Australia has chosen to take a technology-led approach to the energy transition, and CSIRO is supporting that through the assessment, development and demonstration of priority low emissions technology.
The robust, evidence-based research outcomes that CSIRO provides can then be used for informed decision making by governments, industry, investors and communities.
There is no single, silver bullet technology that will achieve the coming energy transition. Rather, it will require a combination of existing and emerging technologies which will change over time in response to market demand, scientific advancement, and the policy or regulatory environment.
A key guiding document is the Government’s Low Emissions Technology Roadmap and accompanying annual Low Emissions Technology Statement[Link will open in a new window] (LETS), which is aimed at cutting power costs for households and business, creating jobs, and reducing greenhouse gas emissions. CSIRO does work across[Link will open in a new window] the five LETS priorities, as well as research into the productivity, social and environmental impacts of onshore gas[Link will open in a new window].
Within the energy sector, electricity generation is where low emission technology is most advanced. It makes sense to leverage the existing success in this space – partly because it will enable the most rapid gains, and partly because it’s where the highest percentage of emissions come from.
“Abatement through electrification is low cost, so we should start by electrifying what we can,” says Mr Graham. “Using electricity in more industries, such as transport, will reduce our exposure to global markets and fossil fuel prices. One of the major keys to the expanding low emission electricity use though is affordable electricity storage. Minimising storage costs will be good for consumers and it will also be good for our global competitiveness. Australian industries want to be selling low-emissions products and we can support their efforts by providing them with the lowest cost electricity.”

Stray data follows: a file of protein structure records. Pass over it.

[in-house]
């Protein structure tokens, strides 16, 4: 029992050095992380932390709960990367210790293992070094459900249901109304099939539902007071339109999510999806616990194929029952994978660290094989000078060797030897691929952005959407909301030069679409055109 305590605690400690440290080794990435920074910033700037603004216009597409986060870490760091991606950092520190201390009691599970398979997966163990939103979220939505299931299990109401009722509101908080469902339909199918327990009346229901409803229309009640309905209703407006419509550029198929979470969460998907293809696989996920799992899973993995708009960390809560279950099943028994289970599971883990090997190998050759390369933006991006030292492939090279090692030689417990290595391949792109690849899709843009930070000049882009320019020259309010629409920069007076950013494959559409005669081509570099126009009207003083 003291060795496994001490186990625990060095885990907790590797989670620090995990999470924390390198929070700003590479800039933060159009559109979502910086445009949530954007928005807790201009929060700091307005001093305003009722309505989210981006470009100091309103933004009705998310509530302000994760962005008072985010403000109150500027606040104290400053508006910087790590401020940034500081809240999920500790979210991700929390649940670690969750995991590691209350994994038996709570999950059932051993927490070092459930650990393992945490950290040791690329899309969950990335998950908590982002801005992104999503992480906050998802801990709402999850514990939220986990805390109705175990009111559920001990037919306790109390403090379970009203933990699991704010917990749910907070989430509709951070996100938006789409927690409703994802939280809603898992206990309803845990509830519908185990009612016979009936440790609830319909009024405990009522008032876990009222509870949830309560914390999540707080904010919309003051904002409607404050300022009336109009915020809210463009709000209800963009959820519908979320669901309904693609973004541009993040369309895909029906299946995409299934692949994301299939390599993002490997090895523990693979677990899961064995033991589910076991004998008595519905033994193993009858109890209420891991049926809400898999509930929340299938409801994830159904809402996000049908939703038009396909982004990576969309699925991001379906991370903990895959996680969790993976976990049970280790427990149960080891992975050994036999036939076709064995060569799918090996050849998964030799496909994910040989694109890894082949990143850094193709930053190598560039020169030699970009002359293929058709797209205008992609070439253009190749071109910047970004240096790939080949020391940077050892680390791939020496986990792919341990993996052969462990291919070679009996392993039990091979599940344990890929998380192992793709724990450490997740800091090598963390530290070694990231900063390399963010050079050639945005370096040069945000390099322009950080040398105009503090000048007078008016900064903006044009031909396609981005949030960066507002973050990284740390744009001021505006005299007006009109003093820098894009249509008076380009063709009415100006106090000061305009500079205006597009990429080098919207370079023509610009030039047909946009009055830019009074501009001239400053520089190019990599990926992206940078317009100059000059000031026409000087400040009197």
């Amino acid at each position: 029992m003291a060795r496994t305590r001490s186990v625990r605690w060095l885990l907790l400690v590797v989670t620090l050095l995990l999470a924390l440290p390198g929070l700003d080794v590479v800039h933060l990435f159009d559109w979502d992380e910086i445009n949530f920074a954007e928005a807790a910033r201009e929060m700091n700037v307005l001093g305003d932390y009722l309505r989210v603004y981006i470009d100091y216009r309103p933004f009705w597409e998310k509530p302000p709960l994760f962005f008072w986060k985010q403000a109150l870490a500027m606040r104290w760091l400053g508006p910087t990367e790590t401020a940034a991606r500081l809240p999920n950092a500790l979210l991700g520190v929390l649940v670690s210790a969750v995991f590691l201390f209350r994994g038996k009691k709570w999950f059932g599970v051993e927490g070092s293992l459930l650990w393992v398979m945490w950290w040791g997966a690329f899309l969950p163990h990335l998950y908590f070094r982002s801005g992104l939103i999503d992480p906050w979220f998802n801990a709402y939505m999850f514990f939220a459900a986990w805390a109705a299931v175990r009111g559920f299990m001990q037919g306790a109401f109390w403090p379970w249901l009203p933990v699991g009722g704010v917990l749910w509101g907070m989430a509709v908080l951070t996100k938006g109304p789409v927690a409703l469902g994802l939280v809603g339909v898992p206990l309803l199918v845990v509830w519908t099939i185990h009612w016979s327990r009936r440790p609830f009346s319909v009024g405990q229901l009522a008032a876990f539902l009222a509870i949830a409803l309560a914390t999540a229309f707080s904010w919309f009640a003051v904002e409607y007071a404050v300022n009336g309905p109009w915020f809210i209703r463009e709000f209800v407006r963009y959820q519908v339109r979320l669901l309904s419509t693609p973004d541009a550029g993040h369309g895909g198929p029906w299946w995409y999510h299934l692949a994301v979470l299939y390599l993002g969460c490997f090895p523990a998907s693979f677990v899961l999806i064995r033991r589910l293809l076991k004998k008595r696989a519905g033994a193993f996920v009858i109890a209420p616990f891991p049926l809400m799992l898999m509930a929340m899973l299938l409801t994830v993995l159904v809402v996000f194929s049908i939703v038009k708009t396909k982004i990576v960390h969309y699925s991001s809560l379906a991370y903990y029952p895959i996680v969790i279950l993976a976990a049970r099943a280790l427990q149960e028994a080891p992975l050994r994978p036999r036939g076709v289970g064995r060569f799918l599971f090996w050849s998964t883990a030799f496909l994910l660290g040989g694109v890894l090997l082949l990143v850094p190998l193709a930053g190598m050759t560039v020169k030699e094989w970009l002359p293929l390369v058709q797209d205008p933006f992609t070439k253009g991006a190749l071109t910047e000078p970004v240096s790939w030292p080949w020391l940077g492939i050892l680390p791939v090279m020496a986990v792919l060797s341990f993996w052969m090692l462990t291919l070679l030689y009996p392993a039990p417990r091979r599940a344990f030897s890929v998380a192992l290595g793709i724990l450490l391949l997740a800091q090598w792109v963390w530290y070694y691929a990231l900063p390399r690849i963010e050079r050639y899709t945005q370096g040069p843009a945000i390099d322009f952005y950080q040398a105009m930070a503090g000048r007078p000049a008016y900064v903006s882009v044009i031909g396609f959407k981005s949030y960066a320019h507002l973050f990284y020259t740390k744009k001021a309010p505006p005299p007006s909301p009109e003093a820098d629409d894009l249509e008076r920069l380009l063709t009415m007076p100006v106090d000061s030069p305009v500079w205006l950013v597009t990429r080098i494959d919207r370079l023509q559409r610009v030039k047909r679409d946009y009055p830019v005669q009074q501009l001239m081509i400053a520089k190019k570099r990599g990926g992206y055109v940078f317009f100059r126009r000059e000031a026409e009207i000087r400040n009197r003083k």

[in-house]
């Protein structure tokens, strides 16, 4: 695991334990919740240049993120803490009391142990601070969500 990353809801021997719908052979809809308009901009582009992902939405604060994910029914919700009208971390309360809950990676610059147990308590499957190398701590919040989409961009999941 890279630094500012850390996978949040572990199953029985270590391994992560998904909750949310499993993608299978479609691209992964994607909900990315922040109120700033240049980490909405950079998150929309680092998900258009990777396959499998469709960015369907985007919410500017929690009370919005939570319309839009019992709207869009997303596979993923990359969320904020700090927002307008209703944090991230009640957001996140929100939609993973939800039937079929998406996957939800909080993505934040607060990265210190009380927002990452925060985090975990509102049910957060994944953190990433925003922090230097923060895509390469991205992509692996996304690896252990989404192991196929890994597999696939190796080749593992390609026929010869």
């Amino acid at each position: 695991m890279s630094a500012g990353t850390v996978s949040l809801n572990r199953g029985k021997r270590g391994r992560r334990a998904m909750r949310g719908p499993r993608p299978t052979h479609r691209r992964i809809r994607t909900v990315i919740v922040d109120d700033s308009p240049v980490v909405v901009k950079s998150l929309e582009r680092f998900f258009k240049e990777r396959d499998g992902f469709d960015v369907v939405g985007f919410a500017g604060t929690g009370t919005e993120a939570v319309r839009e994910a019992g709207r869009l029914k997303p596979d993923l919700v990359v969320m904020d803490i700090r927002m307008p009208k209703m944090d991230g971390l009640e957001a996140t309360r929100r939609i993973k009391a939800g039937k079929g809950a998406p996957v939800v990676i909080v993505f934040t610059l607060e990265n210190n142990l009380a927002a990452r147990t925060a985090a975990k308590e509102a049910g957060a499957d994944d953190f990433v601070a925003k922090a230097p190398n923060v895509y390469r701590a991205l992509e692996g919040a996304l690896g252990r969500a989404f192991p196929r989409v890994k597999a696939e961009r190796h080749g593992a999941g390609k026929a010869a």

Meeting the challenges of the transition
In order to capitalise on Australia’s natural advantages, while simultaneously driving down greenhouse gas emissions, it’s essential that we close the technology gap. It’s not just a question of developing the tools that will help us meet net zero. It’s also about making those tools demonstrable, cost-effective and adopted at an unprecedented scale.
In order to achieve that, we require an integrated approach across government, industries and communities – and CSIRO’s multidisciplinary research can help make that happen.
Electricity storage is just one example of a technology where gains can be made through better integration and collaboration.
“There are several key ways we can get storage costs down,” says Mr Graham. “The first is going to be better integration between the electricity sector and the transport sector. If we electrify our transport fleet, that’s going to mean a lot of under-utilised batteries. Many people will have up to 80 per cent of their vehicle’s battery unused every day and that’s a huge resource the electricity sector could take advantage of if there were vehicle-to-grid capabilities. You could potentially halve the number of large-scale batteries required by better linking and integration of the two sectors.”
Hydrogen is another growth area where there’s a clear need for joined-up thinking. Hydrogen is important in and of itself as a low-emissions export industry, but the hydrogen production process will also lead to a huge demand for electricity. The flexibility of hydrogen electrolysers means that if they are grid-connected, hydrogen production can closely track renewable production, turning down or up where necessary and reducing storage requirements.
CSIRO researchers are also looking into long-duration storage alternatives to batteries and pumped hydro.
“Pumped hydro is good for eight hours up to several days but obviously it can’t be deployed everywhere,” says Mr Graham. “It needs bodies of water and a degree of elevation, so for other environments we’re looking to understand more about other resources such as end-of-life mines. There are many options to explore, all with a view to bringing down the costs for individuals and industry and bringing down our emissions to hit those important targets.”